Sunday, July 15, 2012

Back to the Future: Neighborhood Cemeteries

I'm giving a talk here in a few days to the annual convention of Oregon funeral directors and cemetery operators at Seaside, OR. Primarily, I'm focusing on do-it-yourself cemeteries, but I end with a few remarks about the future of cemeteries, which I've reposted here. The photos are selected from those illustrating DIY cemeteries.

Agency Warm Springs Cemetery
Correlation: The rise of the lawn cemetery has been accompanied by the rise in cremation rates. Is there a causal relationship? If there is, what is it?

I believe that the rise of the large lawn cemetery—taking the maintenance of the cemetery out of the community and leveling the playing field—has withdrawn the value and use of the cemetery to the community. That, along with the steadily increasing cost for an increasingly abstract service, has driven many people out of the market place. Why buy sterility?

The lawn cemetery, as much as anything, was the result of the commercialization of the industry in the U.S., the necessity to trim costs and to stay in the black. The rest of the world did not follow our lead.

Other than National cemeteries where they give their plots away, can lawn cemeteries expect to survive?
Rob Strasser Grave: American Legion Cemetery (Manzanita, OR)
Question: should cemeteries ever have been commercialized? What are we going to do with all these stone parks that weren’t designed as parks very well? Are we creating a network of private parks that have little value for their communities? If we know all cemeteries eventually turn into parks, shouldn’t we design them with that in mind? Could the private sector ever afford to do that? What kind of job would they do? What are the constraints?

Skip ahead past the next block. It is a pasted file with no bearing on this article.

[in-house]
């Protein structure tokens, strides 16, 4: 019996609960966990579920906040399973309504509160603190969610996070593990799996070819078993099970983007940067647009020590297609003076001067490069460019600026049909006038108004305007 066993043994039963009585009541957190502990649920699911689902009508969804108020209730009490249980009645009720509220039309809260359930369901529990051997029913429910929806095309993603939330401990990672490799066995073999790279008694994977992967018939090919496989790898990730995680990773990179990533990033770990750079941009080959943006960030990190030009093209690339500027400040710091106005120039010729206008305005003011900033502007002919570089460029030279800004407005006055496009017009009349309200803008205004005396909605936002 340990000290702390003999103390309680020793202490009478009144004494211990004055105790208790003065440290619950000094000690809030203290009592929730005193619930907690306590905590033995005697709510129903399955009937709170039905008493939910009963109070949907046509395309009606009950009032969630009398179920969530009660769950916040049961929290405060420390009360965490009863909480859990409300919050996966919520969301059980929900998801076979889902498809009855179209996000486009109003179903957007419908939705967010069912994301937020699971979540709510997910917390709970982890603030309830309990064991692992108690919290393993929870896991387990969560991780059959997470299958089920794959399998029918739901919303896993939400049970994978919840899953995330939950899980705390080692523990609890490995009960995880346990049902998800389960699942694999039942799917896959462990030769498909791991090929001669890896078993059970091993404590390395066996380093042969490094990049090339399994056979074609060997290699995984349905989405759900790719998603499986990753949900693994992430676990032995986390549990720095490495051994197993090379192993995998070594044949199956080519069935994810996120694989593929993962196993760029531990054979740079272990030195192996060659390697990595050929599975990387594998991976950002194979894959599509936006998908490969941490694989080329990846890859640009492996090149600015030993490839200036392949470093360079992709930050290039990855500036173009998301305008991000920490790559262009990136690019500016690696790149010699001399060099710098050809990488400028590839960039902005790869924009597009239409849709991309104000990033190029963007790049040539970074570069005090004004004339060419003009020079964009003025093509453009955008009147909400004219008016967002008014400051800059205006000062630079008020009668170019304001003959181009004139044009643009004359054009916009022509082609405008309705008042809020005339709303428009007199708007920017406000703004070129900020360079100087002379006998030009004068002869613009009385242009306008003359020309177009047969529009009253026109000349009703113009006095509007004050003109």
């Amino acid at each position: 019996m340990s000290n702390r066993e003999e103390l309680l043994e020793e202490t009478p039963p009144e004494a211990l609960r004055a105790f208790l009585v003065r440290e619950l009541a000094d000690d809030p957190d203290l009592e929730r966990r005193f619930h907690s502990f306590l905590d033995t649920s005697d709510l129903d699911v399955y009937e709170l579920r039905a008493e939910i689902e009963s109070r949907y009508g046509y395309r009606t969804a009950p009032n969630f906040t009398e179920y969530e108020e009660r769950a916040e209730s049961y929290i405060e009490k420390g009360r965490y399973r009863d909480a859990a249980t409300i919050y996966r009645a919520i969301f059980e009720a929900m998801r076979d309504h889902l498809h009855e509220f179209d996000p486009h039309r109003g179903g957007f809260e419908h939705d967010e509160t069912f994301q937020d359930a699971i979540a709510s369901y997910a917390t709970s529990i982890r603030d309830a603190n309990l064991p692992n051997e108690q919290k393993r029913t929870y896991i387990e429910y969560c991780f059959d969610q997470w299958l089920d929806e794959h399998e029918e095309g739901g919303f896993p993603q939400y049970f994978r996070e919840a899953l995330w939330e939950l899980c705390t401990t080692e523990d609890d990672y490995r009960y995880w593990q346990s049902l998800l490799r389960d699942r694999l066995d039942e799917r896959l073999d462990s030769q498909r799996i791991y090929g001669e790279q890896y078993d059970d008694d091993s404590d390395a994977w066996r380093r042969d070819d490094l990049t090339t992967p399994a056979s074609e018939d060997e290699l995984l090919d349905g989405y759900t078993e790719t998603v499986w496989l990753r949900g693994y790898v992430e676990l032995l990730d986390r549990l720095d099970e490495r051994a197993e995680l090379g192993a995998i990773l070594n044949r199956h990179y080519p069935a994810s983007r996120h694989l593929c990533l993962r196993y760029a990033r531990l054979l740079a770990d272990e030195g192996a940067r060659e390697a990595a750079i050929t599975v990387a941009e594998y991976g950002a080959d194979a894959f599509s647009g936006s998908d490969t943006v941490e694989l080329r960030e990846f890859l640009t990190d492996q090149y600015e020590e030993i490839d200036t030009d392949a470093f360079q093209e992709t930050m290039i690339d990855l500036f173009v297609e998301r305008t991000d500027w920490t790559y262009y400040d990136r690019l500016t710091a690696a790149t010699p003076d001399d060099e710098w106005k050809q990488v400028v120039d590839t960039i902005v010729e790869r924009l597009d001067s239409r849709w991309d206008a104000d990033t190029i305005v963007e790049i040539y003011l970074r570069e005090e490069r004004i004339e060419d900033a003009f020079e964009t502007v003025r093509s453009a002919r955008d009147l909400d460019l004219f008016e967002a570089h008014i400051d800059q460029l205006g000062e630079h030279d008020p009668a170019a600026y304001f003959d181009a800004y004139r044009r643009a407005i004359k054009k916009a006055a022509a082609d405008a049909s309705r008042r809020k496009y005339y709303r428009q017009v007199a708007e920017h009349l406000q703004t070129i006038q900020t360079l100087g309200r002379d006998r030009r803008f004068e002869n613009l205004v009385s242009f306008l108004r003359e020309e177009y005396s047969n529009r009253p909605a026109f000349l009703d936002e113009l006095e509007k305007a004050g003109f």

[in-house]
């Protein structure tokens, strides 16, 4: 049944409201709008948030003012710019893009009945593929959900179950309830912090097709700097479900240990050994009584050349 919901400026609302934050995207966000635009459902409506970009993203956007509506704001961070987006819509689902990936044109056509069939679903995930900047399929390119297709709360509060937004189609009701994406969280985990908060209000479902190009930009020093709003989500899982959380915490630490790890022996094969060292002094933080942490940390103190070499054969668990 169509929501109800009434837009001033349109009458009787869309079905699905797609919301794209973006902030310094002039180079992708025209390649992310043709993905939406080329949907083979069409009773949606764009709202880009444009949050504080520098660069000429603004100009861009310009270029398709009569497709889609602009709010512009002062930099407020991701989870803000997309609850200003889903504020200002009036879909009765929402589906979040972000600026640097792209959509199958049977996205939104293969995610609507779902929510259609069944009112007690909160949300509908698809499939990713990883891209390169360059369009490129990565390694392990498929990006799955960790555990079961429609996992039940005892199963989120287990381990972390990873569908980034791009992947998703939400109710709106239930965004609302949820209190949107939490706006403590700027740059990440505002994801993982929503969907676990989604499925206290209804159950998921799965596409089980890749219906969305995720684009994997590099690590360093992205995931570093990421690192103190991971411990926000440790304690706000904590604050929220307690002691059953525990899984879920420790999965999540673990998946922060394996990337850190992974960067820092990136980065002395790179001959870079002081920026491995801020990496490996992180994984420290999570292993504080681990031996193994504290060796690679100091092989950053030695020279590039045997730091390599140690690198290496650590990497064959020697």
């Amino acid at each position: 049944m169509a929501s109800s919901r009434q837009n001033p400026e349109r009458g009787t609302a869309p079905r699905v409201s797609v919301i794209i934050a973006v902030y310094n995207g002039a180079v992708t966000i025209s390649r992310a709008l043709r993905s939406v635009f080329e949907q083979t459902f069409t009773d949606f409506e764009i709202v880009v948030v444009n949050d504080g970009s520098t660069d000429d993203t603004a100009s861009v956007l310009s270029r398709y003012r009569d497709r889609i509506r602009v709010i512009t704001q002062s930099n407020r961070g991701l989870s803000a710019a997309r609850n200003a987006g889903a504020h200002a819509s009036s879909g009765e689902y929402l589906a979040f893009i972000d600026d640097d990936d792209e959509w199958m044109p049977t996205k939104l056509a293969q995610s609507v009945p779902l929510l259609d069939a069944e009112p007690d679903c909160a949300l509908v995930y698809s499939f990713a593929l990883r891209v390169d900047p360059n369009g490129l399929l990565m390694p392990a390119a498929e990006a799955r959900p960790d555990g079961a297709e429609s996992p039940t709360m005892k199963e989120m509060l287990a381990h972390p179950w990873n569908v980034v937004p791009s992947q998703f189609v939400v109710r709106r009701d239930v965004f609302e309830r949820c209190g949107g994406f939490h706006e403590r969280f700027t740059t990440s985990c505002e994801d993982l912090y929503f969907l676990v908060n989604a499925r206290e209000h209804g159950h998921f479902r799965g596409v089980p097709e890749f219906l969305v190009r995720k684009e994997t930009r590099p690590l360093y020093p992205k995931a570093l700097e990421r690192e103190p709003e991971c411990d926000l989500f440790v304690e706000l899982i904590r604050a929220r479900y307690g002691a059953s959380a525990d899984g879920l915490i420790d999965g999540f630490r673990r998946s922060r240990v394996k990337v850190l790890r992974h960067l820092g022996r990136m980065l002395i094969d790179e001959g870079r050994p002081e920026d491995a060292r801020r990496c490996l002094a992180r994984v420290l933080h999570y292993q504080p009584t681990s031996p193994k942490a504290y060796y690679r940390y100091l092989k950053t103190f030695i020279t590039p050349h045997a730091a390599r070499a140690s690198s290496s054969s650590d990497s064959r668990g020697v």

Two questions: 1) is the shift to cremation permanent? 2) what are the consequences of no longer having a memorial place for the dead? If we no longer have a physical spot to be with our departed, will that connection be lost? Do we care? Places where ashes are scattered tend to be lost to succeeding generations. Can we recoup memorialization without reversing the cremation trend? Do we want to?

Supposition: the majority of communities in Oregon are already in the cemetery business either directly or through maintenance districts. Some still have functioning IOOF or Masonic cemeteries that are, essentially, a community responsibility. All those cemeteries are still in business. I would wager that none supports itself.
Fire Pit: Camp Polk Cemetery
Fact (as I know it): aside from the golf course fantasy—it seems every golfer has come up with it—the idea of integrating cemeteries into a communities general park system has not been explored. Off-hand, I don’t know of any parks which include pocket cemeteries or free-standing columbaria. I don’t know of any park schemes considering burials or niches as a partial funding mechanism. For the most part, cemeteries operate as sub-functions of parks and recreation departments, not as an integral feature; and they’re certainly considered a drain, not an asset. Does that need to be reassessed?

Fact (as well all know it): parks developed out of cemeteries. Are the functions antithetical? Could governments use internment fees as a way of generating acquisition funds?

Who should be in this business and what’s it going to look like tomorrow? Is memorialization a thing of the past? Is it worth recovering? Is there a partnership available? Do you want the Post Office to manage your burial? Perhaps not.

It would be nice to have a dialogue about this, but I’m not sure how or with whom. Grade school kids and politicians? Neighborhood cemeteries?
Paul Washington Cemetery

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